Hey Heather, it's me again.

Anchors: a way to phish

Hey Heather, it's me again.

* I’m going through some old drafts that have been laying around and polluting my directory. I’ll be reviewing and posting some of them.

tl;dr: there was a vulnerability with using target="_blank" where a linked page could access some information of the origin page and use it, for instance by redirecting the page and phising for credentials. Most browsers now implicitly set rel="noopener" on <a> elements which have target="_blank" set so it’s basically a non-issue now.

A while ago I wrote a note to myself to “look into noopener and noreferrer”. You’re likely to see one or both of these in markup such as this:

<a href="#someLink" target="_blank" rel="noopener noreferrer">Link text!</a>

I didn’t know what these meant so looked it up and found some sites recommending always using them whenever target was set to _blank. I’ve definitely used target="_blank" before but can’t say I recall ever setting those attributes. Let’s look into it.

There are two parts to this: the rel attribute, and the target attribute. First off, rel is used to state the relationship between the link itself and the current document. For instance, you see it in html <head> with the stylesheet, like so <link rel="stylesheet" type="text/css" href="/assets/css/main.css">.

rel doesn’t have a default value so if omitted on <link> or <form>, the link won’t be created. If you have a website with a stylesheet, you can test this out by removing the rel="stylesheet". You can even try it here by using the inspector and editing the markup. All the styles disappear. It works differently on the <a> and <area> elements. They’ll still create the link even if rel isn’t set.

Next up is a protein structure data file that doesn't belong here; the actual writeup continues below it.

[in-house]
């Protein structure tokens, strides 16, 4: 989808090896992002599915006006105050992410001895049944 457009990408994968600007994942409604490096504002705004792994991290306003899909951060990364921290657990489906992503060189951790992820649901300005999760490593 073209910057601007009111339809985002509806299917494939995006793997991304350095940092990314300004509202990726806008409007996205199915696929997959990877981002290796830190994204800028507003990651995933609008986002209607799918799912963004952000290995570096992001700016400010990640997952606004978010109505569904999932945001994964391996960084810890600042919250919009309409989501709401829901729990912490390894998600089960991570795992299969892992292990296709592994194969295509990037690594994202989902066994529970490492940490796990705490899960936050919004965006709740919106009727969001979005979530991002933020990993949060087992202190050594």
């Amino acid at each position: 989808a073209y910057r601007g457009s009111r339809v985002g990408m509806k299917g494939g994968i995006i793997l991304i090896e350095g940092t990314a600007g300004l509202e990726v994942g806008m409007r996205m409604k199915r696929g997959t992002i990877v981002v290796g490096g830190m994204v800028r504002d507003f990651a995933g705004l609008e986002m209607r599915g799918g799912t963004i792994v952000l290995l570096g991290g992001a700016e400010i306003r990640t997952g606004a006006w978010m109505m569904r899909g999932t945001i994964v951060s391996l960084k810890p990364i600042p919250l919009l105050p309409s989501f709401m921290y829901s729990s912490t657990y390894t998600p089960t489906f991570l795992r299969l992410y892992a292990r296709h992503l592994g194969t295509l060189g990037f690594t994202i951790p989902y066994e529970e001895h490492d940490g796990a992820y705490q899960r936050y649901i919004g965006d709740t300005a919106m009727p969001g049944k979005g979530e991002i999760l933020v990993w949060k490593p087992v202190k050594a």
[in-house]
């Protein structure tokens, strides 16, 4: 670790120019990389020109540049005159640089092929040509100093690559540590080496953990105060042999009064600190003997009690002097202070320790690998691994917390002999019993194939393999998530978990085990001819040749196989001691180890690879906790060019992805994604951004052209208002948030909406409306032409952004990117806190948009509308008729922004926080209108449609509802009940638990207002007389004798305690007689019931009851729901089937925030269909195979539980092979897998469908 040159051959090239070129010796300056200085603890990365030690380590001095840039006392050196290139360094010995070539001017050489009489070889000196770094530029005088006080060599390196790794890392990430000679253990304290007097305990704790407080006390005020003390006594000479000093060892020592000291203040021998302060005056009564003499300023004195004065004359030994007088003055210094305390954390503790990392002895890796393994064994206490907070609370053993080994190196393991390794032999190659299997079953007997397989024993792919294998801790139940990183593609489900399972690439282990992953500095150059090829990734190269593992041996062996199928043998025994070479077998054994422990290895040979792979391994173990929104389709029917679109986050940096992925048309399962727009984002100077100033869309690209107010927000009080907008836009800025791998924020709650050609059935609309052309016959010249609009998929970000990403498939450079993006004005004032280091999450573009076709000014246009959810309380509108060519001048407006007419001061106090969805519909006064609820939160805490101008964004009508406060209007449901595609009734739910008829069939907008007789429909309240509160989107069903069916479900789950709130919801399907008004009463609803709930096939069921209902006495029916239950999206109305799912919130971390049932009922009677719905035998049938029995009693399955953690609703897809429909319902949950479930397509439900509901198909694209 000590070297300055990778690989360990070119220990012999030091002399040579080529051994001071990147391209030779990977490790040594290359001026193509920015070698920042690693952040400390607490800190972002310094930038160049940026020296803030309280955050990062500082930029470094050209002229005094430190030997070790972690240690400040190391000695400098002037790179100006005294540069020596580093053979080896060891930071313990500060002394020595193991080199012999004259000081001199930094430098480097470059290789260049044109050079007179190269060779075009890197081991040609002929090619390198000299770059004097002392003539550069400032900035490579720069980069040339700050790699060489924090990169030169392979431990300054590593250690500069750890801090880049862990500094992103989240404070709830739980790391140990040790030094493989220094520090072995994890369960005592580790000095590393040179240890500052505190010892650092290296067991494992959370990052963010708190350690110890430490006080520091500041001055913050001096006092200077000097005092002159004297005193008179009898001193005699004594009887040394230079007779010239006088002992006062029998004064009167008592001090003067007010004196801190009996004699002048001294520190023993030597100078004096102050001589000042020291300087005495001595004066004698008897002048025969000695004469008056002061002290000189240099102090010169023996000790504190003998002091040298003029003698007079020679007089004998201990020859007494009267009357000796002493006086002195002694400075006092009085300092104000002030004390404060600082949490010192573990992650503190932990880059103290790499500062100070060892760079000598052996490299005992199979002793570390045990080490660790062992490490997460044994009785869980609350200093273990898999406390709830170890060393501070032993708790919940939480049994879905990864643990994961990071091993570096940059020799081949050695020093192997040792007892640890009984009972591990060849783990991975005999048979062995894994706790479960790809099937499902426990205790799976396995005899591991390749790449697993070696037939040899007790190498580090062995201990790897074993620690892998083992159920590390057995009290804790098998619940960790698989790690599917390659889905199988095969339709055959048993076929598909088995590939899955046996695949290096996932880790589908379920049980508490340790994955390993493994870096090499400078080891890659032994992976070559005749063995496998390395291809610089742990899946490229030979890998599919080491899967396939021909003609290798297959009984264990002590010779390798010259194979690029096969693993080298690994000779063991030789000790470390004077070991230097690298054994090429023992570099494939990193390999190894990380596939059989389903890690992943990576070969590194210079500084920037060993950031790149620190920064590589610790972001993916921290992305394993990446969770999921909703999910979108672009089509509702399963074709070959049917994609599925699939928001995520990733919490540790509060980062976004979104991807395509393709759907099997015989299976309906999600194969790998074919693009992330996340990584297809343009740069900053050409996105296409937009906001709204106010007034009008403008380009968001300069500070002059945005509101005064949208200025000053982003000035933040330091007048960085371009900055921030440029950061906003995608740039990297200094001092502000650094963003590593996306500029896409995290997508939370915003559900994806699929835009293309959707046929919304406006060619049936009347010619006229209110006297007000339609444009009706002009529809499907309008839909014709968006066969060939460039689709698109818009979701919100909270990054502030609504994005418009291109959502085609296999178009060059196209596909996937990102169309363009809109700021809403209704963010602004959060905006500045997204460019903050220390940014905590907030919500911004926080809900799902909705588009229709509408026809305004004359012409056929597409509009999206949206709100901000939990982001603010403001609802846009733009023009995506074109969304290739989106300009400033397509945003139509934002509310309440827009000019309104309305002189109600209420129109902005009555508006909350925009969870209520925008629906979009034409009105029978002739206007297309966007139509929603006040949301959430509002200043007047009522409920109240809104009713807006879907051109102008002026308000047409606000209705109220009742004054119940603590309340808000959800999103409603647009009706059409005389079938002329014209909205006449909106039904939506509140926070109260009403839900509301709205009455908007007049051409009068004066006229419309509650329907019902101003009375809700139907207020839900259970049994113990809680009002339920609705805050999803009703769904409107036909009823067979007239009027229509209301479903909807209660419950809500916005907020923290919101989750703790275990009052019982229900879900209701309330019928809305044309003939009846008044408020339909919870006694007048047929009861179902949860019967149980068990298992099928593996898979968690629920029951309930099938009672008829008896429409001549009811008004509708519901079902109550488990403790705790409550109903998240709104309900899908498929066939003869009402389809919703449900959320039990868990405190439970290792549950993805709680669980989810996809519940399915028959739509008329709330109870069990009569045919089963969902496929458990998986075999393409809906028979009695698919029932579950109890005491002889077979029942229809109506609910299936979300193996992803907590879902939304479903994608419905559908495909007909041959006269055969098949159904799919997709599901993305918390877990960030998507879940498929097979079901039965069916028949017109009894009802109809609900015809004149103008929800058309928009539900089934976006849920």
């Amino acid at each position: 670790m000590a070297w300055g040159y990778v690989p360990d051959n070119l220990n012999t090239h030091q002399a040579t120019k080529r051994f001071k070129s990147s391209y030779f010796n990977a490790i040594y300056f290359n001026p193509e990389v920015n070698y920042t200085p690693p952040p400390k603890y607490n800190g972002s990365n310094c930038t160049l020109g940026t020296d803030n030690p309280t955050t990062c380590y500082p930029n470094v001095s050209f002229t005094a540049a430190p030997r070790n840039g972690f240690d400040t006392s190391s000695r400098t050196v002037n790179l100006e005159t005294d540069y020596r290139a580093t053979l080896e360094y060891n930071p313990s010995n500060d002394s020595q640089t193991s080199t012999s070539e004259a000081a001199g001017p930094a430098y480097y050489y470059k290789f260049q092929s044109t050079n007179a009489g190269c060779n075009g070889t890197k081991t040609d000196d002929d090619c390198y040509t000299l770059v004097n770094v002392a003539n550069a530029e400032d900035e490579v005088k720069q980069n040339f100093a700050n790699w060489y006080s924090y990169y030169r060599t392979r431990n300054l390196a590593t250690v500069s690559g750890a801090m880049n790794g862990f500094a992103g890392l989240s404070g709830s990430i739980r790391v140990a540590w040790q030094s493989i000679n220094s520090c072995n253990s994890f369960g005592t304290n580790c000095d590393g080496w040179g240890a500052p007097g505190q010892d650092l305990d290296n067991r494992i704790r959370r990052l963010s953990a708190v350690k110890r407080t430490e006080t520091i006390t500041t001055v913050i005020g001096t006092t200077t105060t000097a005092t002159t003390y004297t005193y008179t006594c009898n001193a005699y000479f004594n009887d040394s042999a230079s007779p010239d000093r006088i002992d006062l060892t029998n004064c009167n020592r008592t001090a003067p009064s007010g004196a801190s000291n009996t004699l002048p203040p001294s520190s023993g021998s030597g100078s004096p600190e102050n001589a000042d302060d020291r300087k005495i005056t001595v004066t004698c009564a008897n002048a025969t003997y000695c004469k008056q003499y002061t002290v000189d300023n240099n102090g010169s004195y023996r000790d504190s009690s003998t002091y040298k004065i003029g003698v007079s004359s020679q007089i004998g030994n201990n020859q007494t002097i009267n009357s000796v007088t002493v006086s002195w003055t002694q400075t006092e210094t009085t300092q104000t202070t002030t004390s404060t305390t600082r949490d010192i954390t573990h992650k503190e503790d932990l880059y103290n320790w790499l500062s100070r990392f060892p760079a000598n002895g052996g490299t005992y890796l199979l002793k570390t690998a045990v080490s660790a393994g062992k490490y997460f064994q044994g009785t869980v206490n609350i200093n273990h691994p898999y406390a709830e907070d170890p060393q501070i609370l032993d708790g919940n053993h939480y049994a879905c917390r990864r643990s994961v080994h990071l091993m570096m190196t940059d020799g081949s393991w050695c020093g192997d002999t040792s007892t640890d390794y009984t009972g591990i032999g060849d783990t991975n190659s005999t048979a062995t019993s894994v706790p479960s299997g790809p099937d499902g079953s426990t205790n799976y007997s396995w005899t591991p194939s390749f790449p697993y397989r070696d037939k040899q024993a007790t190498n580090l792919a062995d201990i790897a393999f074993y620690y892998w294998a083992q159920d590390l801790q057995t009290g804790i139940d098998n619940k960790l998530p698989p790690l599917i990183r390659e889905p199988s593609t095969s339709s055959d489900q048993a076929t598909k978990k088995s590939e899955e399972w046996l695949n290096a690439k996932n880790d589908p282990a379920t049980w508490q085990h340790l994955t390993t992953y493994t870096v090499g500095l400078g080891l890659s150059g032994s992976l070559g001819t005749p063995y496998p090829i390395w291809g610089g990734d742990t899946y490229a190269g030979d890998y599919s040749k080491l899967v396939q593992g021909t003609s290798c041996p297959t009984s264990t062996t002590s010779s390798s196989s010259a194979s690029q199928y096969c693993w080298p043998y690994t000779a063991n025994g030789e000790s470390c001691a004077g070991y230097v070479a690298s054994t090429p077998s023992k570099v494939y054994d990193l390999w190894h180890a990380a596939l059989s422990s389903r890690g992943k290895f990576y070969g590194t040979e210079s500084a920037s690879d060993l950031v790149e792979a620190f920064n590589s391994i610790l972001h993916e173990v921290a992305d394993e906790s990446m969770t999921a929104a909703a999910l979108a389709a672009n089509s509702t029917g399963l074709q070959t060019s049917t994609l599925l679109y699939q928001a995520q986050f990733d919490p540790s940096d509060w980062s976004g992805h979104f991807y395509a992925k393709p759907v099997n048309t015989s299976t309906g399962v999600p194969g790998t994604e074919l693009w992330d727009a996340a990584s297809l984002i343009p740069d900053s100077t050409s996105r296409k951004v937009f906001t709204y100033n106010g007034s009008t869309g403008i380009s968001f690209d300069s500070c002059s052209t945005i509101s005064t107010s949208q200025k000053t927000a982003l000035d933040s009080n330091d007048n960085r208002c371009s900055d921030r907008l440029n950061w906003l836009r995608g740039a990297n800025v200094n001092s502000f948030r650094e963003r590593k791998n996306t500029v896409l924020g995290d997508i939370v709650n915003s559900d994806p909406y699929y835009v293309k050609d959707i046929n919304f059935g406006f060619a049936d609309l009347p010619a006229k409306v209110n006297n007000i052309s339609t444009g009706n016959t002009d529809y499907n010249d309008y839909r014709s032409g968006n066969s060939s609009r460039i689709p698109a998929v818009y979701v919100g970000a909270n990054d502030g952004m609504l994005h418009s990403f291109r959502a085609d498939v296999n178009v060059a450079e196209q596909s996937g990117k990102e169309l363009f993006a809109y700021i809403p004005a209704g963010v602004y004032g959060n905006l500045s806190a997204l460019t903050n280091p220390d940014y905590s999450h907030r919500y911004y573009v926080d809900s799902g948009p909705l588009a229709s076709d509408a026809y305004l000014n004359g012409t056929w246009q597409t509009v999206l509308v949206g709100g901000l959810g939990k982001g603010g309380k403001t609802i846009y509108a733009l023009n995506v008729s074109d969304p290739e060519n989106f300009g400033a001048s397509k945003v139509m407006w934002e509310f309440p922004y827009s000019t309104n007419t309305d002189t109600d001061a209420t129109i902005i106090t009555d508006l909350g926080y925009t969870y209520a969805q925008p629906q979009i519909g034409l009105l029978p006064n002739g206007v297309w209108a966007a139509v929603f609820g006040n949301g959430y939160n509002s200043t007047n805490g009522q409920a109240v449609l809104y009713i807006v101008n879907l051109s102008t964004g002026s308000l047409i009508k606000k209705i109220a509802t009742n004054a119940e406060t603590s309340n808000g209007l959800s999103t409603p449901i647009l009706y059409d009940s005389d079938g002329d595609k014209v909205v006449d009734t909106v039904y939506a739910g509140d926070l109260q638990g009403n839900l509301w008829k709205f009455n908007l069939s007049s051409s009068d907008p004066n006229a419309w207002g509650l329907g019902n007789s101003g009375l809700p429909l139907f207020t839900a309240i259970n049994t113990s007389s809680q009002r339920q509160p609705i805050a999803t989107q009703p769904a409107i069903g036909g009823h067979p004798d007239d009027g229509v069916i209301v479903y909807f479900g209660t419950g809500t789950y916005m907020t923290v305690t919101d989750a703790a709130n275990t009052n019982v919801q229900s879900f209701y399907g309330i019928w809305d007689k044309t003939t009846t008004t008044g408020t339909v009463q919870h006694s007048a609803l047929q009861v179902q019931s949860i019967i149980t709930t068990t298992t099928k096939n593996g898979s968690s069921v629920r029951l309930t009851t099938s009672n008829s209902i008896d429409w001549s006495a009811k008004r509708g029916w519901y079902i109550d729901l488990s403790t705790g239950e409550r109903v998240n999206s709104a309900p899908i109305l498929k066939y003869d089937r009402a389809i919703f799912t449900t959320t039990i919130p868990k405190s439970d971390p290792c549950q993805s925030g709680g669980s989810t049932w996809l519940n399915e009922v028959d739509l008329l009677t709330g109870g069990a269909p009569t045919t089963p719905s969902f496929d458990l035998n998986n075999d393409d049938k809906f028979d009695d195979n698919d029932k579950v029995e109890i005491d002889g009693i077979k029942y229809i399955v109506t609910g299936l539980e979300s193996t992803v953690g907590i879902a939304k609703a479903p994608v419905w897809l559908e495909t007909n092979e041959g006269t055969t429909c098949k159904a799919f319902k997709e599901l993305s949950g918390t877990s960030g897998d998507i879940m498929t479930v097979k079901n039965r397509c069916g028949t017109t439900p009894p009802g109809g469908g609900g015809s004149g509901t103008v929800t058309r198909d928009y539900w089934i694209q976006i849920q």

Now, the target attribute is used to tell the browser where to display the link. The default value for it is _self which means the current browsing context. Another value you’ll see is _blank which opens the link in a new tab, or in a new window if configured so by the user. This is the type of thing you don’t think about too much. You’re just opening a link here, there, everything seems fine. But the thing about using _blank is that — and this is before browsers update the behavior — when it opens a new tab, it also passes along the reference to the window that opened the link which meant that “if window A opens window B, B.opener returns A”. The problem with this is that you can do stuff with that reference. Stuff like redirects. As the MDN article states this “makes phishing attacks possible, where a trusted page that is opened in the original window is replaced by a phishing page by the newly opened page”.

This browser behavior is why you’ll see the recommendation to add the rel="noopener noreferrer" anytime you have target="_blank". But you no longer have to worry about this if you’re using a modern browser. But still!! If I’m checking the dates correctly, this was only resolved in the last couple of years. This was still a problem when I initially started to write this post! I keep being impressed by the amount of work there is to do in this field.

Oh, and another thing I learned when I read the documentation for noreferrer: writing rel="noopener noreferrer" is redundant since noreferrer will make “the referrer unknown (…), and creates a top-level browsing context as if noopener were also set”. In other words, noreferrer implies noopener.

Things change so be sure to check the docs!

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